New Zealand movie locations
In the last 10-15 years New Zealand has made its mark as a great location for filming the latest blockbuster movie. With diverse and stunning scenery and everything from mountains to beaches to snow to lakes and forests, it’s the perfect place for any setting that is required. The best part is once the movie has had its time on the big screen and made its way to clearance bin at your local store you can still visit some of the infamous sites from the films and bring them back to life.
The first movies that really put New Zealand on the map were Peter Jackson’s The Lord of the Rings trilogy. They created a whole new wave of fans that loved the fantasy stories of hobbits, elves and giant battles. The story was then added to when the Hobbit movies were filmed in New Zealand as well.
In a small rural town called Matamata you can find the town of Hobbiton where the hobbits lived. You can take a tour around the farm and see the hobbit houses nestled into the side of the hill, as well as The Green Dragon Inn, The Mill, double arched bridge and other structures and gardens built for the film.
Way back in the year 2000 Tongariro National Park transformed itself into the dreaded Mordor, the strong hold of Dark Lord Sauron from the Lord of the rings films. The eerie barren landscape with jagged volcanic rocks was the ideal setting. The Tongariro crossing is a 19.4km walk that winds across this dramatic, awe-inspiring natural scenery. The path makes its way past Mount Ngauruhoe which was used as Mount Doom. If you are feeling fit and well prepared you can climb the steep 45 degree slopes and peer into the crater. But make sure you are prepared as weather conditions can change suddenly. I have had first had experience of this and have learnt my lesson.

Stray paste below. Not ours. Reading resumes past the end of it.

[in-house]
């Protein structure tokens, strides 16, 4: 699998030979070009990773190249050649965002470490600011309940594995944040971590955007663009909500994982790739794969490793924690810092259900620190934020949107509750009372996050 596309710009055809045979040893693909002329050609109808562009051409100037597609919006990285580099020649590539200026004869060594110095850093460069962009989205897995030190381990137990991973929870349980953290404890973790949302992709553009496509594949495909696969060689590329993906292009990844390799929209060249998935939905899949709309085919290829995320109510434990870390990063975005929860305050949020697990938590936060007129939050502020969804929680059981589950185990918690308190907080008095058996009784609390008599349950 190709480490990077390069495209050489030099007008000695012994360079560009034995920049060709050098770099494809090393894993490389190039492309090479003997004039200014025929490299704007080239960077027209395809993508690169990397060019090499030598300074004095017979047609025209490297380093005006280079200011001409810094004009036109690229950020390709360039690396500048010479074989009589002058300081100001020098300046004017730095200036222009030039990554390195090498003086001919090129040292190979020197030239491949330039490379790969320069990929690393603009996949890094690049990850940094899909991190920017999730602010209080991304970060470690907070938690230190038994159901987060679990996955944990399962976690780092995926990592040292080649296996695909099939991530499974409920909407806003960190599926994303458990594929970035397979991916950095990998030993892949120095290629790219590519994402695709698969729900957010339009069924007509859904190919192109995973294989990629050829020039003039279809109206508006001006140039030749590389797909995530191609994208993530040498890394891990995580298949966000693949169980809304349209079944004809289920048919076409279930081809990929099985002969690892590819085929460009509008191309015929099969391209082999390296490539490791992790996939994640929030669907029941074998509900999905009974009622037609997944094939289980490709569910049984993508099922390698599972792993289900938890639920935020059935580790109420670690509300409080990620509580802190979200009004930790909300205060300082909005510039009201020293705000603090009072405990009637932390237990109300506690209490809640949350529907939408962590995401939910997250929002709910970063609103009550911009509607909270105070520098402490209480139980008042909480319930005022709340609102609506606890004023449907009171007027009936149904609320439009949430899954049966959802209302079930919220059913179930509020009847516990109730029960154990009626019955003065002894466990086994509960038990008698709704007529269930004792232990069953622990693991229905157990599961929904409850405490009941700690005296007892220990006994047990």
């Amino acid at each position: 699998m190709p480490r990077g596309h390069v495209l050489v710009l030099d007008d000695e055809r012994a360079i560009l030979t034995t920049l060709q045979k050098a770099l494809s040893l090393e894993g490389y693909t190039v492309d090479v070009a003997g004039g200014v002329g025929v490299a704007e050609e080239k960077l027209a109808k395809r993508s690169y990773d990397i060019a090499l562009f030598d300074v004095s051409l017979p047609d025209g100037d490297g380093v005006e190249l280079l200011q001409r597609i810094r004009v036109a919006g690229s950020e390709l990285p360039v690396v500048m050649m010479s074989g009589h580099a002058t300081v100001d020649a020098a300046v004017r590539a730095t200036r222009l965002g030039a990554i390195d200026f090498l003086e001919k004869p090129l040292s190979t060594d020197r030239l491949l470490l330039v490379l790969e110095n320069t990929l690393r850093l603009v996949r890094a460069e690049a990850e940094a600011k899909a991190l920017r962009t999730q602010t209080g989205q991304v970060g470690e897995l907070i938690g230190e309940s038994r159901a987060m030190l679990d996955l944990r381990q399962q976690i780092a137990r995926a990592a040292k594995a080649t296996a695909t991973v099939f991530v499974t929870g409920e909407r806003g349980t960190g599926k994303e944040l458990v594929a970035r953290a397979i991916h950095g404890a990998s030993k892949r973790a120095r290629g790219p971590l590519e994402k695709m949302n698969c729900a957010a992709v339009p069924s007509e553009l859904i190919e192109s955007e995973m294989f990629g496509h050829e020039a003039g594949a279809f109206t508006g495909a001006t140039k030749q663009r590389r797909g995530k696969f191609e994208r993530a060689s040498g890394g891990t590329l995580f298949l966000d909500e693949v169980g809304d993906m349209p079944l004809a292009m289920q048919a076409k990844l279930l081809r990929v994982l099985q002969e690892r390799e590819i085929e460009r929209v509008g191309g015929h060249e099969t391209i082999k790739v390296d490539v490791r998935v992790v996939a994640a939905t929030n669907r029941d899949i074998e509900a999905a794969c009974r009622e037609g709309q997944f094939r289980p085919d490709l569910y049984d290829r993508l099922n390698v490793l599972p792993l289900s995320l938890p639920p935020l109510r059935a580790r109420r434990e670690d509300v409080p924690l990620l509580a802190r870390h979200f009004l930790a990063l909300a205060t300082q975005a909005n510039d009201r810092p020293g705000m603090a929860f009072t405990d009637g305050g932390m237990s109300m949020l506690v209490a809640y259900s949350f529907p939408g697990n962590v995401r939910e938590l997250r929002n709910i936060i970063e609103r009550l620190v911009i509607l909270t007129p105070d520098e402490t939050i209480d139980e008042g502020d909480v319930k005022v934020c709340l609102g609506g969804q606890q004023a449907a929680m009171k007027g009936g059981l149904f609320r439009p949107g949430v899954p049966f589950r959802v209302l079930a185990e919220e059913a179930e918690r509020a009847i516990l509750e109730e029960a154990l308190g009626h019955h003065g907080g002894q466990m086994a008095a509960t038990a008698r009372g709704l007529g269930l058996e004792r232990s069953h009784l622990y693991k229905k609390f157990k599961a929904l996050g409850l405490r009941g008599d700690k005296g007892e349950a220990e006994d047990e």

In 2005 director Andrew Adamson filmed nearly the entire first part of The Chronicles of Narnia in New Zealand. There were several locations in the North and South Islands used for different parts of the film including Woodhill Forrest as the White witches camp and the limestone formations at Elephant’s Rocks in North Otago. My Favorite because it is such a stunning location is Cathedral Cove. It is located on the Coromandel Peninsula at Hahei. Once you park up you take a 45 minute walk with beautiful views over the coast line down to the beach where the cave is located. Once there the water will look so inviting you will have to take a dip (if its summer, you have to be quite brave to swim in winter). The other option is to kayak around the coast line.
Canterbury – The Great Battle
If you are looking for a more action packed scene location from the Narnia films then Flock Hill Station in Northern Canterbury is the place to check out. This was the setting for the dramatic final battle between Aslan’s forces and the White Witch Army. The Southern Alps were the ideal backdrop for the fearsome battle that raged on. The bad news is this beautiful setting is on private land, the good news is tours are available in conjunction with Flock Hill Station.
Seen as you are in the neighborhood, you might as well stop in and see Cave Scenic Reserve by Broken River. The karst topography of limestone rocks seen from here is typical of the landscape that is displayed in Narnia.
The Last Samurai
The Last Samuri is a film based in Japan, but strangely enough, film makers used areas of the Taranaki region for filming. Much of the filming was done on the hillsides of the Uruti Valley, which was then remodeled slightly to imitate Japanese rural life in the 1860’s. The most climbed mountain in New Zealand, Mount Taranaki was used as a stunt double for Mount Fujiyama and put on an impressive performance.